But wait — there’s more. The LHC will be turning on again early next year with both higher collision energy and higher “luminosity” — the rate at which collisions occur. This raises the prospects for many kinds of discoveries, including new heavy particles (perhaps the “superpartners” predicted by my favorite theory, supersymmetry), or unexpected properties of the Higgs boson. I have placed a friendly bet with Tom LeCompte, the former ATLAS collaboration physics coordinator and our Argonne neighbor, that superpartners will in fact be discovered by CMS and ATLAS during this next LHC run.

    CERN LHC Map
    LHC at CERN


    Supersymmetry standard model
    Standard Model of Supersymmetry

    Continued success of the CMS experiment requires significant upgrades to the CMS detector to meet the challenges of higher-luminosity running. The U.S. CMS collaboration has taken responsibility for upgrading three major subsystems in a Phase I upgrade project jointly funded by the Department of Energy and the National Science Foundation.

    Last week, this U.S. CMS project passed the simultaneous CD-2/CD-3 reviews, allowing these crucial upgrades to proceed. It was all smiles at the closeout last Thursday. This achievement reflects excellent work by the CMS Detector Upgrade Project team led by Steve Nahn, with deputies Aaron Dominguez and Lucas Taylor, involving CMS collaborators from many universities and labs and lots of talented people at Fermilab.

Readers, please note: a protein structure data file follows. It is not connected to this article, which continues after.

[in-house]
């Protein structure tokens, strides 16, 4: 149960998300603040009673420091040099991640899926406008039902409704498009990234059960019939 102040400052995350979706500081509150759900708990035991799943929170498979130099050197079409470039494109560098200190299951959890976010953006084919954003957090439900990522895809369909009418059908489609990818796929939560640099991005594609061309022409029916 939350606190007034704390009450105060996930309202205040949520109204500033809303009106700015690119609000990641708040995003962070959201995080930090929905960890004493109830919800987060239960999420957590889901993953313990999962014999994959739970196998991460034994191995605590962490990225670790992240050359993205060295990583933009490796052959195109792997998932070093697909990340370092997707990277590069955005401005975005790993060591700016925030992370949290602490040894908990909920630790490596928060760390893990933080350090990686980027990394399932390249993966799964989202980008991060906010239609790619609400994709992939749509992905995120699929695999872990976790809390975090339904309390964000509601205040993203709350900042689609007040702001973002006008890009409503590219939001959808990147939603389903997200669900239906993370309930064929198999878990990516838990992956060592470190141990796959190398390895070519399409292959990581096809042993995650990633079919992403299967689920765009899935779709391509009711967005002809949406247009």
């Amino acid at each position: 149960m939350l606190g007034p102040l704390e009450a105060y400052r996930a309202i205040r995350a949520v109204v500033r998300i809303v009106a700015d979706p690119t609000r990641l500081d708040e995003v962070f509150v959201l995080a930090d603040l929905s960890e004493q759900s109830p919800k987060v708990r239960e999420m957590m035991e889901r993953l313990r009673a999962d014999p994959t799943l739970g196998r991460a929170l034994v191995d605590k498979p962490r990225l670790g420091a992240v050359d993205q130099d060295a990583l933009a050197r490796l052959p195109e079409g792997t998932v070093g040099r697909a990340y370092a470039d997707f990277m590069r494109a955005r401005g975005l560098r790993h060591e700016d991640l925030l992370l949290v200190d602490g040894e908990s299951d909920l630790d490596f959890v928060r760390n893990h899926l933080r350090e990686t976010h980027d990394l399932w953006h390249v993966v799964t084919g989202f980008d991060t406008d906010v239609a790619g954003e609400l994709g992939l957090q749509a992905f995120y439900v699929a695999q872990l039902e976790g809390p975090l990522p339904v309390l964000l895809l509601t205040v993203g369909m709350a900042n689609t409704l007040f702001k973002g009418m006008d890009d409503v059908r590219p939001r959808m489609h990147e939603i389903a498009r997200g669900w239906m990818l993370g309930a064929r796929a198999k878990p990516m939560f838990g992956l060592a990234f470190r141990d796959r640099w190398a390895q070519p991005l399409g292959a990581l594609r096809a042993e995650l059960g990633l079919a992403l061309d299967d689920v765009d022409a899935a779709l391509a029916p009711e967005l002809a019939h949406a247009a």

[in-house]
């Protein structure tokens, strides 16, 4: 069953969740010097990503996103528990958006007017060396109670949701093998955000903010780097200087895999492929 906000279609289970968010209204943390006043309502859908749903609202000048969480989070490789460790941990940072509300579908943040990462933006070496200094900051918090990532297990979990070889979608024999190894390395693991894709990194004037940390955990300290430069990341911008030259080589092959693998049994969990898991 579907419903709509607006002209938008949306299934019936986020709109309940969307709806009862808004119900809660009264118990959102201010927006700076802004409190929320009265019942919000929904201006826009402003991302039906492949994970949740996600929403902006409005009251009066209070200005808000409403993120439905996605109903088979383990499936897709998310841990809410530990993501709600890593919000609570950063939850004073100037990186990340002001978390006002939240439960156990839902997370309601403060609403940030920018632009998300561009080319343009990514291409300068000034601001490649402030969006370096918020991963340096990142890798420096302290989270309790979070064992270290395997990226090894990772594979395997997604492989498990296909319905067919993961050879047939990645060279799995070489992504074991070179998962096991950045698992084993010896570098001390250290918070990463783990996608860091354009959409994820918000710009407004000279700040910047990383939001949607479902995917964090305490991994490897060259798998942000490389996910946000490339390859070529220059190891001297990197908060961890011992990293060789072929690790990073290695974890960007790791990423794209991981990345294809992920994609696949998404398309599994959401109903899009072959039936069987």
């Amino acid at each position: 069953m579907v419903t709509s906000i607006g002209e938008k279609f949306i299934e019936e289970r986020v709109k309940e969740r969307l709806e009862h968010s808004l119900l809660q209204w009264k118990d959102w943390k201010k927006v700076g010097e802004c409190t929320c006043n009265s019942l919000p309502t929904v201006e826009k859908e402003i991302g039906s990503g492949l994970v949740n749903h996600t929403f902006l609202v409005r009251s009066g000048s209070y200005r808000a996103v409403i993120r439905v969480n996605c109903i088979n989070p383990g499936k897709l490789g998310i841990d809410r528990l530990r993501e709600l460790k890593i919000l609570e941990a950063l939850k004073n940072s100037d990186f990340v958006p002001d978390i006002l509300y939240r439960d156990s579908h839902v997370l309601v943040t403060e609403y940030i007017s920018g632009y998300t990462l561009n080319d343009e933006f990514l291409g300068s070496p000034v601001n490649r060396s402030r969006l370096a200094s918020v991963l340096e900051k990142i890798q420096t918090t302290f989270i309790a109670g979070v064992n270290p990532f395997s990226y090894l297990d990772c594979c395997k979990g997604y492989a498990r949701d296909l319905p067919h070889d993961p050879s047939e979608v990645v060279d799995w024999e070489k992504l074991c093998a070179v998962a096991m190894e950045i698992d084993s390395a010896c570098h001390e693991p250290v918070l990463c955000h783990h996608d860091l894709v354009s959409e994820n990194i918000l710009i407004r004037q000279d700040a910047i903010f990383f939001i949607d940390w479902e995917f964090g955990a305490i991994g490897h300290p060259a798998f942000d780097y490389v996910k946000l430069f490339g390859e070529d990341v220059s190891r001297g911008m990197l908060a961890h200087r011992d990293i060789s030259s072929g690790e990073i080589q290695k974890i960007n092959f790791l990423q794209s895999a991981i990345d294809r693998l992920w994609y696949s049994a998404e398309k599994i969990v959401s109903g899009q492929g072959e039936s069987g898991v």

A proud day for U.S. CMS, with many more to come.

    See the full article here.

    Fermilab Campus

    Fermi National Accelerator Laboratory (Fermilab), located just outside Batavia, Illinois, near Chicago, is a US Department of Energy national laboratory specializing in high-energy particle physics.

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  • richardmitnick 11:30 am on July 17, 2014 Permalink | Reply
    Tags: , , Fermilab Tevatron, , ,   

    From Fermilab: “Measuring a fractional charge”